Colorado Native American tribes deserve say in sports betting laws


Except for the annual Texas holdem playoff at a fellow professor’s home, I don’t gamble. I’m not against it; I just don’t feel that lucky.

If a casino can furnish visitors with a gilded taste of Venice or even cheap drinks and an 8 ounce sirloin, it’s pretty obvious; the house almost always wins. That said, I don’t care if other people gamble. When it comes to state gambling policies, you could say I don’t have a dog in that race. Those who are impacted, however, do deserve a seat at the track.

Thanks to a 2022 law (Senate Bill 105), Native American tribes can address the General Assembly every year. This week, chairmen of the Ute Mountain Ute and Southern Ute tribes, Manuel Heart and Melvin J. Baker, spoke to the General Assembly about state issues that impact their members and lands, including online sports betting.

In 2019, the Colorado electorate voted for Proposition DD to permit sports betting and authorized state lawmakers to levy a 10% tax on proceeds. The majority of proceeds go to the Water Plan Implementation Cash Fund, which supports Colorado Water Plan projects for water storage, stream restoration, water education, and more. An updated Colorado Water Plan is expected to be finalized later this year.

Since 2020 when it became available, sports betting has grown significantly in popularity. More than $8 billion in bets on sports have been wagered since 2020. Last year, the state collected $12 million in sports betting taxes, more than twice as much as the year before. This year, the state expects to generate as much as $24 million in tax revenue.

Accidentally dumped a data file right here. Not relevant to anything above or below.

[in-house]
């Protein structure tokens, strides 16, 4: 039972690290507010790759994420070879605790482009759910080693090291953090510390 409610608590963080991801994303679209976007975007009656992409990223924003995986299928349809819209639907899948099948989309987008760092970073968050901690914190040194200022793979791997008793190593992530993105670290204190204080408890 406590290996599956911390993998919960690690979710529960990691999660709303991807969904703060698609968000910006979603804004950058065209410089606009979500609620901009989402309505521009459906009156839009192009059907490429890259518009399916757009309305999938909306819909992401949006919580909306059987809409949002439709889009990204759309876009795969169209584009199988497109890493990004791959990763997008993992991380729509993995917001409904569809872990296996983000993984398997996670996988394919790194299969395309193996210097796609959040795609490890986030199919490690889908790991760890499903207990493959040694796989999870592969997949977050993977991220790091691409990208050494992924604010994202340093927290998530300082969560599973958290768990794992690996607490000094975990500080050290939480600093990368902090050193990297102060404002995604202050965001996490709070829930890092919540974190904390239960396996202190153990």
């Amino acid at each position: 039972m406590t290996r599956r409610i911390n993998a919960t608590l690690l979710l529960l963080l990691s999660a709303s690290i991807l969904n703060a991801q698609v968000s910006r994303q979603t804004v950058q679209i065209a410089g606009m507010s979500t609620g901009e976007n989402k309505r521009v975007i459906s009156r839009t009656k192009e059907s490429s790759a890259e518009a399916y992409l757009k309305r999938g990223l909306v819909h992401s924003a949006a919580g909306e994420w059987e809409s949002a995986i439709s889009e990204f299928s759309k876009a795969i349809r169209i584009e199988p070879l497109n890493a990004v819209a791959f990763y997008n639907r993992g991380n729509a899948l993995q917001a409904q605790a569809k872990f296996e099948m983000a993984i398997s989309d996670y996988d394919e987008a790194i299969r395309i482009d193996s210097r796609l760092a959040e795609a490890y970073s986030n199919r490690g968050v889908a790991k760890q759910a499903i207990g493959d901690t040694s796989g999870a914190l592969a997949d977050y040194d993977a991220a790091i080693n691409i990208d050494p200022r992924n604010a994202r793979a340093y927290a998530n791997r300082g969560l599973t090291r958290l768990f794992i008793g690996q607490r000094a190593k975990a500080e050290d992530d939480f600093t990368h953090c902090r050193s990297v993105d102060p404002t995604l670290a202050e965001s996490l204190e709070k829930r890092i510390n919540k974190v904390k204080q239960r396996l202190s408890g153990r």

Two dozen Colorado casinos offer in-person or online sports betting or both. Some casinos have partnered with national organizations such as FanDuel and DraftKings. The Ute Mountain Casino Hotel in Towaoc offers onsite sports betting, and the Southern Ute Sky Ute Casino Resort in Ignacio offers onsite and online sports betting. The latter, however, is not part of the statewide program authorized by Proposition DD because tribes do not pay state taxes.

The issue is complicated because tribes are governed by state, federal, and tribal law. The chairmen said that back in 2019 proponents of the proposition did not consult them when crafting the referred measure.

Like other areas of Colorado, Ute Mountain Ute and Southern Ute lands are impacted by prevailing drought conditions. They have water rights and need to develop their infrastructure on their lands in southwest Colorado. Lawmakers and the Polis administration are looking for ways the tribes can designate sports betting tax revenue for these water projects.

Ute Mountain Ute and Southern Ute are two of the 29 tribes located within the Colorado River Basin. They need to be included in discussions and solutions regarding this precious resource.

This column rarely salutes the actions of the Colorado General Assembly but will today. Senate Bill 105 is accomplishing the goal of more inclusive lawmaking and should be lauded along with a second 2022 law, Senate Bill 104. That law requires new and amended state laws that provide grants and benefits to local government entities and also designate tribes within Colorado as eligible participants when legal and appropriate.

Additionally, the law requires the Colorado commission on Indian affairs, in consultation with the state’s two tribes, to submit a report to the legislature regarding ways the state can partner with tribal governments.

I’m not a betting woman, but I’ll wager that inclusive lawmaking will be a win-win for all Coloradans.

Krista L. Kafer is a weekly Denver Post columnist. Follow her on Twitter: @kristakafer.

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